Al Volo: Inter Milan Triumph, But it’s the End of an Era

by Adam Digby

A new era began last night, and it was a resounding triumph. UEFA’s decision to move its showpiece event, the European Cup Final, to Saturday night was a huge success, and the match itself lived up to the hype as two of the world’s best coaches went head to head, student becoming master as Jose Mourinho led his team past Louis Van Gaal’s Bayern Munchen side.

MADRID, SPAIN - MAY 22:  Head coach Jose Mourinho (R) of Inter Milan celebrates his team's victory at the end of the UEFA Champions League Final match between FC Bayern Muenchen and Inter Milan at the Estadio Santiago Bernabeu on May 22, 2010 in Madrid, Spain.  (Photo by Jasper Juinen/Getty Images)

THAT’S ALL FOLKS

Accomplishing something they haven’t since the ’60s were in full swing should be cause for huge celebration, but to those not of a Nerazzurri disposition it could well signal the beginning of the end. If we look at Inter’s recent history it can be defined in three clear parts: Pre and Post-Calciopoli, and then the Mourinho era.

In the first, Inter were almost a byword for inconsistency—before the 2006 scandal that tore the heart from Italian football’s chest—bad decisions and late season collapses occurred with alarming regularity. Juventus, Milan, the two Capital sides, Roma and Lazio, and even Sampdoria tasted Scudetto triumphs as Inter went through a 15-year barren spell.

Then Calciopoli erupted, leaving Serie A a shadow of its former self, and the Nerazzurri capitalized. Competing in a severely handicapped league, they were handed their first title and then won two more with little opposition. Owner Massimo Moratti, in a rare moment of clarity, realized this was an opportunity he needed to maximize fully and brought in Mourinho.

With the Portuguese coach, Inter marched to last season’s title at a canter. This season they focused on the main prize, the European Cup. Serie A was the tightest it has been in a long time, and arguably the ultimate difference between Roma and Inter was Mourinho.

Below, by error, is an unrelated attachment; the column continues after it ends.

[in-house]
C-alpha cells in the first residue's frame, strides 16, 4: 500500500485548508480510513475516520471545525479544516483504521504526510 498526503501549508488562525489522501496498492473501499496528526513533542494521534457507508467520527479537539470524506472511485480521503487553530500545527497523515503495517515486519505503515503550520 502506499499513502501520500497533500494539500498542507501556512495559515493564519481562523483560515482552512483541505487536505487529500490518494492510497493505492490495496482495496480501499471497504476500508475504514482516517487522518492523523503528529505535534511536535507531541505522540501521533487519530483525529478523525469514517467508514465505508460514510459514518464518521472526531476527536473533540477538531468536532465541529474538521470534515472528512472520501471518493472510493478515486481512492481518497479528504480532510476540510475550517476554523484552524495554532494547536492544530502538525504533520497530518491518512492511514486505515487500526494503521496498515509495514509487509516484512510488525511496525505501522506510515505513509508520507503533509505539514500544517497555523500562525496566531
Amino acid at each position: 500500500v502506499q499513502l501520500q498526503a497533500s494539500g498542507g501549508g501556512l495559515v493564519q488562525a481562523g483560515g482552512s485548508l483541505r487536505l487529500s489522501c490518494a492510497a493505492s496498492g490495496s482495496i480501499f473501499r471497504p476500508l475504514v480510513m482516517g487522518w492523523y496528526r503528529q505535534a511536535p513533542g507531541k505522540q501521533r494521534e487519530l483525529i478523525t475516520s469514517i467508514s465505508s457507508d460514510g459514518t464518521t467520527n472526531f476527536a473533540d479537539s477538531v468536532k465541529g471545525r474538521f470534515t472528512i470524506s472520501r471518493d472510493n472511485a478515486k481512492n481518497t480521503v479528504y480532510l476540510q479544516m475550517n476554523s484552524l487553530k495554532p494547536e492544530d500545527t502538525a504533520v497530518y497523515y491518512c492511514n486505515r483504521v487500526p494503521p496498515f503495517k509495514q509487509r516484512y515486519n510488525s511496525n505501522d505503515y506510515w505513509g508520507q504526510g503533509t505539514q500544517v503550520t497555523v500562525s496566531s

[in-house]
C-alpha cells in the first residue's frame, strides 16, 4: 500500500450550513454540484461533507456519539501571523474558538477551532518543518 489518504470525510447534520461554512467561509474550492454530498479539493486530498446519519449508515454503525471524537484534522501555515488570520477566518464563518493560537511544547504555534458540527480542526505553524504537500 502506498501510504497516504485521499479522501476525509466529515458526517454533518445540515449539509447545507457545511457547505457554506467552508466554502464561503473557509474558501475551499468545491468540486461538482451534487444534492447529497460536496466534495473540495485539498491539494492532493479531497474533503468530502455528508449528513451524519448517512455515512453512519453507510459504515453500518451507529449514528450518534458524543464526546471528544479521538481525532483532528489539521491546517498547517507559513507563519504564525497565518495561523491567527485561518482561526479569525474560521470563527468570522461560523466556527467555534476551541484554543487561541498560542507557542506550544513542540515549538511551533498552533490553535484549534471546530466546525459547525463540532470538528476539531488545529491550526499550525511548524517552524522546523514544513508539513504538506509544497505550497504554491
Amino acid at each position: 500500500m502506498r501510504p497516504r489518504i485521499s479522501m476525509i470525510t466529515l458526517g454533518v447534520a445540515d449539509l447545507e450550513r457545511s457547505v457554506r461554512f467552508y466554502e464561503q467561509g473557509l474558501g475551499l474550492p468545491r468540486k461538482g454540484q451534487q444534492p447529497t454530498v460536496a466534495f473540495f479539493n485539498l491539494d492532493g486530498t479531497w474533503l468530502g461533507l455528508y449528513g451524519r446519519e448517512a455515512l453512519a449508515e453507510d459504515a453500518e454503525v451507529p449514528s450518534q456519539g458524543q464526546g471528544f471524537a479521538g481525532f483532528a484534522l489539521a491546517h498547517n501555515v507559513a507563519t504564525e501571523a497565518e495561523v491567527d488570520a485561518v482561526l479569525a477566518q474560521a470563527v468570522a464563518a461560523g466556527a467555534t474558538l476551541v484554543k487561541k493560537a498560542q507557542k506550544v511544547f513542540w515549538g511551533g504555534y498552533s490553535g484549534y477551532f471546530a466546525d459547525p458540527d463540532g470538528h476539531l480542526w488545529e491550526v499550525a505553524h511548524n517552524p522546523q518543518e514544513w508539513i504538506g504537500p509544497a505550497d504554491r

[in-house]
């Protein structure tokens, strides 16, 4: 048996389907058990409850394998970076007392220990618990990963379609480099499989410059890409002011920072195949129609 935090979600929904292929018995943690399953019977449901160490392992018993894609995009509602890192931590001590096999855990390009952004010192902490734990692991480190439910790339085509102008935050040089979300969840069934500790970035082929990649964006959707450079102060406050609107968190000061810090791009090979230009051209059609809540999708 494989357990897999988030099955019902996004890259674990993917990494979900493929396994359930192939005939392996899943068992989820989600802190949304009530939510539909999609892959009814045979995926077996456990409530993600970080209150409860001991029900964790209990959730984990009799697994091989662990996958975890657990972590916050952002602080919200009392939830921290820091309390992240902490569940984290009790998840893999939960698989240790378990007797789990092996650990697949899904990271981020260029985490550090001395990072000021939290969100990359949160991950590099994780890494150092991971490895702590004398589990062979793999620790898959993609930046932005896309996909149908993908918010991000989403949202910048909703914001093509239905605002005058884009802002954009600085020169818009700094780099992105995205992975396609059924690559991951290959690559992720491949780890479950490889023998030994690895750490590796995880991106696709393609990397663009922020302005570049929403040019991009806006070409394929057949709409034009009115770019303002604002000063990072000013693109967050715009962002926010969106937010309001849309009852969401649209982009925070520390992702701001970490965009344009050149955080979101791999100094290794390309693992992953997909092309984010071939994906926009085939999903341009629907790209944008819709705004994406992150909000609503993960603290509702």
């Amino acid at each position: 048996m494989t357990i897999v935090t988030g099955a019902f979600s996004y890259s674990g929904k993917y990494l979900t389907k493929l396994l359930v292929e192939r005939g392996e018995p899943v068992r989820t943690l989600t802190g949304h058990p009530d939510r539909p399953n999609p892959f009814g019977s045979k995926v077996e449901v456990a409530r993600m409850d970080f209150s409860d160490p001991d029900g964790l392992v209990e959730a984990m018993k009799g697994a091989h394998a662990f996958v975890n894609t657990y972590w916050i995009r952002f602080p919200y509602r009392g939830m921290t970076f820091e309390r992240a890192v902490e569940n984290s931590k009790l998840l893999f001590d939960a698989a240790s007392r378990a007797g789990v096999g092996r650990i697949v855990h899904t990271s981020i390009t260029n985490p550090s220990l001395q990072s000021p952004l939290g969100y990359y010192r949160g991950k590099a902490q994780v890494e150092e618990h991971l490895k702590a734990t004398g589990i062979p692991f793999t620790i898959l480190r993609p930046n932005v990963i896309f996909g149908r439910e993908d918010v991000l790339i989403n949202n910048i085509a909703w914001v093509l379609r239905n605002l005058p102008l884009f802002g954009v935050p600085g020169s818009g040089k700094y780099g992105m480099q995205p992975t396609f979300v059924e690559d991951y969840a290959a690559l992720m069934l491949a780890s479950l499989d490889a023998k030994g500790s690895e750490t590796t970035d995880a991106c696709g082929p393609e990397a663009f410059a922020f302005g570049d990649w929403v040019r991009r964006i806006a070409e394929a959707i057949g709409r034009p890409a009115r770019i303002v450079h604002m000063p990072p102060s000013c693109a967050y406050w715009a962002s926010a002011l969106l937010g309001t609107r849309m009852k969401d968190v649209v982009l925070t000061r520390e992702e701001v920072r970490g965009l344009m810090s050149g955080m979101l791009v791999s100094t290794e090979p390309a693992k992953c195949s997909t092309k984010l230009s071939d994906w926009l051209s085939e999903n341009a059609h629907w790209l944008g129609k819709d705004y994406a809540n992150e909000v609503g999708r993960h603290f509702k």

With the coach gone, as he clearly now is, what next for Inter? Will their better players remain in Milan now they have accomplished the treble in Italy? Maicon, in particular, has previously indicated a desire to leave, with Madrid the likely destination. What price the Brazilian to now follow his coach to the Bernabeu?

The hero of the Champions League triumph, Diego Milito, is almost 31, and is another who may look to capitalize on his success and engineer a move elsewhere. Wesley Sneijder has thrived under Mourinho, but would a new coach utilize him in the same way, particularly in the peninsula?

Esteban Cambiasso, Lucio, and Samuel Eto’o are also among an ageing group who could look for one more big-money move. With Mourinho gone, so will Inter’s edge on the big occasion, that swagger that the coach instills in all his teams.

Looking at Chelsea post-Mourinho, it has taken almost four years, and as many coach’s for them to recover. Given Inter’s history, their collapse could be more spectacular, and last much longer.

With Juventus making the drastic and wide-ranging changes they have needed to since returning to Serie A, and a Roma side who pushed Inter all the way this past season, the vultures are already circling. Moratti needs to quickly find a coach capable of filling the hole now being torn into his football club.

If Mourinho truly is a Special “One,” it may prove to be an impossible task.

1 Response

  1. Kevin Coleman Kevin Coleman says:

    Crazy as it sounds, I think Mourinho will try to work a return for Wesley Sneijder back to Real Madrid. Also, I wouldn’t be surprised to see another top European team, probably Real, look to Lucio, Samuel and co after such a phenomenal season defensively.

    Cambiasso I feel will stay in Italy, unless he feels the need to return to La Liga or forge a career in a different league altogether.

    Milito was once turned down by a number of clubs, but boy will that change now… expect a whole host of interested parties from around Europe.

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